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The Magazine of The Evangelical Lutheran Church in America

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Sweet silence

Celtic worship is 'a wonderful way' to start the week

Although they're careful not to slip on the patina of ice covering the sidewalks of St. Paul, Minn., the people walk briskly and talk eagerly as they approach the church door. But as they enter, their steps slow and their voices quiet.

Jason Hilde lights a candle at the Celtic worship service"Have you been here before?" a greeter asks. "No? OK, take this candle, light it from the large one in the center and place it in the sand." The white sand, holding more than 100 lit tapers, rests in a box shaped like a Celtic cross.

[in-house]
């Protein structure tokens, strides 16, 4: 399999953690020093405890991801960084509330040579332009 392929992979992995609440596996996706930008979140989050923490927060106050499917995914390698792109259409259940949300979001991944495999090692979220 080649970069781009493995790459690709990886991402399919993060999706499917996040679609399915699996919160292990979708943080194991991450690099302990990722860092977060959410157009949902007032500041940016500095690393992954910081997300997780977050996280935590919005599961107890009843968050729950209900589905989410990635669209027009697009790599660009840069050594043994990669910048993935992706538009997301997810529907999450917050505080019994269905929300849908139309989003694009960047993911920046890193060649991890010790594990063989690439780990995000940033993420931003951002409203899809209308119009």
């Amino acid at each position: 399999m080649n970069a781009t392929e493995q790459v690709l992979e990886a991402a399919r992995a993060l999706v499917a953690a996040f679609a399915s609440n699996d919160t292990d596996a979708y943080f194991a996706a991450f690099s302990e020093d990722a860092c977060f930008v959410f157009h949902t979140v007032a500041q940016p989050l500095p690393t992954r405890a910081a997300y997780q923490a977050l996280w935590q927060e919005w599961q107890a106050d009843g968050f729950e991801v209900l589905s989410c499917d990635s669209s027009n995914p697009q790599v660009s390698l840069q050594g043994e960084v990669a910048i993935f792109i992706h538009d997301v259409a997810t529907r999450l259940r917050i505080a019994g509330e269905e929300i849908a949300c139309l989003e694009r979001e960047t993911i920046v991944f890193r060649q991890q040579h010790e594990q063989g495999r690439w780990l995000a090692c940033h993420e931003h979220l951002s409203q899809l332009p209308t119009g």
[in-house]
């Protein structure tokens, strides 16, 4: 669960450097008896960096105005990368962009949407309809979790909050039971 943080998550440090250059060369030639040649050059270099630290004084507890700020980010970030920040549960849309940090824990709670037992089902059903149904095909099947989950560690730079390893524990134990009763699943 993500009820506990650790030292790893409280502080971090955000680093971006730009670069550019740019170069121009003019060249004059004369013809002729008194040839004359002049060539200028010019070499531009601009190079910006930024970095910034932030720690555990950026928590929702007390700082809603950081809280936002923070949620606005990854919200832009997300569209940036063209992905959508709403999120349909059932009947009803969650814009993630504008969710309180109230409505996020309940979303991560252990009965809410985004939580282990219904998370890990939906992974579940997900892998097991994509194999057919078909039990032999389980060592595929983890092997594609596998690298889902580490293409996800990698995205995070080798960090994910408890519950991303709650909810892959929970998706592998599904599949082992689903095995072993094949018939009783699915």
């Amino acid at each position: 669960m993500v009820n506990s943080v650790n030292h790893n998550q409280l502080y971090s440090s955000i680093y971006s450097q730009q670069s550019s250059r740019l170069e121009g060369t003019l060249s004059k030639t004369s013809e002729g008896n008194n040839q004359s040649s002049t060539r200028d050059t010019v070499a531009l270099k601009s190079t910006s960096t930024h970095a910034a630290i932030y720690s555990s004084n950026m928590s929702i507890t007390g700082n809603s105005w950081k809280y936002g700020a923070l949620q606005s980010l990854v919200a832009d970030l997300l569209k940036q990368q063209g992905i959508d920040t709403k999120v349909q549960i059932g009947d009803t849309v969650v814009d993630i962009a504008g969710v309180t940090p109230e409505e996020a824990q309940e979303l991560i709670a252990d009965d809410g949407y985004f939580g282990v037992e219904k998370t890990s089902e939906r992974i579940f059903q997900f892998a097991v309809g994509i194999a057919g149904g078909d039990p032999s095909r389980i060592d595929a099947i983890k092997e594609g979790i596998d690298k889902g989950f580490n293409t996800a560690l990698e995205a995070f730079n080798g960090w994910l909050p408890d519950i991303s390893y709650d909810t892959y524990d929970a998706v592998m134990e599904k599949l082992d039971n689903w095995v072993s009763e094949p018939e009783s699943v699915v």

This is Celtic worship at Pilgrim Lutheran Church — a perfect fit for an area heavy with Irish and Scottish influence. Worship doesn't start until 6:51 p.m., but there's plenty to occupy the souls of those who pack the pews. Candles. Soft music of cello, drums, Northumbrian smallpipes, recorders and whistles. And sweet silence.


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